Intesa CEO could be ousted next week: sources
MILAN (Reuters) - Enrico Cucchiani, the CEO of Italy's No.1 retail bank Intesa Sanpaolo (ISP.MI), could be forced out next week after clashing with supervisory board chairman Giovanni Bazoli and the bank's second-largest investor, sources close to the bank told Reuters.
Intesa's supervisory and management boards are due to meet on Tuesday for regular meetings.
Two sources close to Intesa said the two boards were likely to withdraw backing for Cucchiani, who was appointed in November 2011 after long-standing Chief Executive Corrado Passera quit to join the government of then-premier Mario Monti.
They said an attempt by supervisory board chairman Bazoli to oust Cucchiani was backed by Bazoli's ally Giuseppe Guzzetti, the powerful boss of Fondazione Cariplo, a charitable foundation that is also Intesa's No.2 shareholder.
"That there is a lot of unhappiness is a given. There are differences over strategy and management," said one of the two sources. "We can't pretend nothing is happening, Tuesday will be an important day."
However a third source close to the bank said the outcome of next week's board meetings was still open.
"The impression is that the bomb (management tensions) may have exploded a bit too early. A hasty solution may damage the bank," said the source.
A fourth source with direct knowledge of the situation said the future of the CEO was not on the agenda of the management board meeting, adding any decision to oust him would have to be taken by the supervisory board, led by Bazoli.
The bank declined to comment about the management struggle or about any possibility of Cucchiani being ousted.
Cucchiani, 63, was formerly at the helm of the Italian unit of German insurance giant Allianz. His pro-market approach has won praise within Intesa's management board and he is well respected internationally, one person with direct knowledge of the situation said.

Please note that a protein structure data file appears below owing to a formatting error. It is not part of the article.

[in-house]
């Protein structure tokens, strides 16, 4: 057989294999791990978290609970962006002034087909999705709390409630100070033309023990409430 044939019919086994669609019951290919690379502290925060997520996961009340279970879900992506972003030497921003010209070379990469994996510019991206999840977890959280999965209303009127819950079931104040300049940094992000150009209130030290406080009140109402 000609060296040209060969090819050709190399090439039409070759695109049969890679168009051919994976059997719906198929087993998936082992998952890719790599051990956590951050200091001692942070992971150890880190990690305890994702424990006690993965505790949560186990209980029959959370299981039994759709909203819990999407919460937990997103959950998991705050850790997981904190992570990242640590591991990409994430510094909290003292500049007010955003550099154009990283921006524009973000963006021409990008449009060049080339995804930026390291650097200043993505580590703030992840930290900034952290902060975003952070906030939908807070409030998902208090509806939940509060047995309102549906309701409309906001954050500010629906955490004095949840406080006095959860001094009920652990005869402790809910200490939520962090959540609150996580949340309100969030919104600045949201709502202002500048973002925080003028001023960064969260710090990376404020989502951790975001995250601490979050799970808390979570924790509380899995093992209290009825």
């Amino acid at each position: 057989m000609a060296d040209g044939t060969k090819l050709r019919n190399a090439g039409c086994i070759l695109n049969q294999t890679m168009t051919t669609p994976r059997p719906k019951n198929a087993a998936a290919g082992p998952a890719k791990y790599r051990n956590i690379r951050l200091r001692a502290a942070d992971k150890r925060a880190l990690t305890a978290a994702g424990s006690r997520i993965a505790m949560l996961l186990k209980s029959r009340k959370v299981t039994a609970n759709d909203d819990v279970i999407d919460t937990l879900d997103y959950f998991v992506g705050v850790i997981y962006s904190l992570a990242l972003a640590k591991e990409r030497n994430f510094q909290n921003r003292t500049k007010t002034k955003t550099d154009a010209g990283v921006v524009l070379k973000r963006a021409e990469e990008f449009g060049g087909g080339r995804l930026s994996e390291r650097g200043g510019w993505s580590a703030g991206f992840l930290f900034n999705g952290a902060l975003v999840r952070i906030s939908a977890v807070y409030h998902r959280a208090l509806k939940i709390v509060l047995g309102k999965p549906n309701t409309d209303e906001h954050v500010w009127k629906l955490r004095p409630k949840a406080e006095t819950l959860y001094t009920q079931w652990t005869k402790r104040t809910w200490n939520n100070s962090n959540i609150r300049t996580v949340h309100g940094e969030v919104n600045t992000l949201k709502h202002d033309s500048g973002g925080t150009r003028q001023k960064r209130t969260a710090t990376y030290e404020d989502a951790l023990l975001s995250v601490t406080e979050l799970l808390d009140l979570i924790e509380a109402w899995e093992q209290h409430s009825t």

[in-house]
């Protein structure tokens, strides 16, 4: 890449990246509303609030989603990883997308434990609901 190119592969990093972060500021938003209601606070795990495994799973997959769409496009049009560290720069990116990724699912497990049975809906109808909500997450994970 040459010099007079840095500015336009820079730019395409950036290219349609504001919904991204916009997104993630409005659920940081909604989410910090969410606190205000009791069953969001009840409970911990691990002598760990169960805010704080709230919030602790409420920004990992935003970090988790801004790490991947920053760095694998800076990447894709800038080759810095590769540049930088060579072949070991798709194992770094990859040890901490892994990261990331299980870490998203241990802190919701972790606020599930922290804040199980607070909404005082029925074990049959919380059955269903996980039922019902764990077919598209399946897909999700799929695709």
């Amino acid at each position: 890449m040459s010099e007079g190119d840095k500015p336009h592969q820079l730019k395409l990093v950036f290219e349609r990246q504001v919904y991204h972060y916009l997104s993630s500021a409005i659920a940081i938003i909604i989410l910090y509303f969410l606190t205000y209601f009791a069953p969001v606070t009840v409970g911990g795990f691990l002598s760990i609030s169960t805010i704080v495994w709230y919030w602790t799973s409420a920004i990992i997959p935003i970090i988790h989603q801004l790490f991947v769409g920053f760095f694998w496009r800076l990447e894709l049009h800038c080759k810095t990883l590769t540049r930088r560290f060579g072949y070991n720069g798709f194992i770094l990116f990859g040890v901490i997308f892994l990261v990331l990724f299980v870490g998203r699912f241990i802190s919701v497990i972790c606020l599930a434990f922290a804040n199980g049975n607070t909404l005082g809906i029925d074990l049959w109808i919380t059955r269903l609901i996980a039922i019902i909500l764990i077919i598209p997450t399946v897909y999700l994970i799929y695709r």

However, several Intesa insiders told Reuters he clashed with 80-year-old Bazoli and Guzzetti over his solitary management style.
If Cucchiani is ousted, it would mark a break from the past for Intesa, which likes to portray itself as a prudent, conservative lender not inclined to sudden management shake-ups or boardroom showdowns. Cucchiani himself has often said the bank's appeal is that it is "boring".
"The bank is not used to violent outcomes," said one senior Italian banker who has worked at Intesa.
Bankers and insiders pointed to Carlo Messina, the bank's deputy director general, as a possible successor to Cucchiani.
Shares in Intesa fell on Thursday with traders citing market talk that the management clash focused on whether Intesa should help save smaller loss-making rival Monte dei Paschi di Siena (BMPS.MI) - an option opposed by Cucchiani.
The head of Intesa's management board, Gian Maria Gros-Pietro, dismissed in a statement the talk of a tie-up between the two lenders, saying it was "completely groundless".
Cucchiani told Reuters in an interview earlier this month that Intesa would not join an expected wave of consolidation in the Italian banking industry.
A person who knows him well said Cucchiani is opposed to so-called systemic deals, whereby a bank such as Intesa would ride to the rescue of struggling companies to keep them in Italian hands.
Monte dei Paschi, which is at the centre of a derivatives scandal and took a state bailout earlier this year, needs to find investors willing to join a 2.5 billion euro capital hike to avoid being nationalised.
Intesa's shares closed down 3.8 percent, underperforming a 1.2 percent fall in the FTSE MIB blue-chip index amid fresh political tensions.
(Additional reporting by Stefano Rebaudo, Valentina Za and Lisa Jucca; Writing by Silvia Aloisi; Editing by Lisa Jucca and Pravin Char)
- Atheists face death in 13 countries, global discrimination: study
- Mandela signer hits back: I'm sign language champion |
- Missouri executes man for killing good Samaritan motorist in 1994
- Focus turns to Thai military, anti-government protesters tell them to pick sides |
- Google executives' planes saved millions in costs due to error - NASA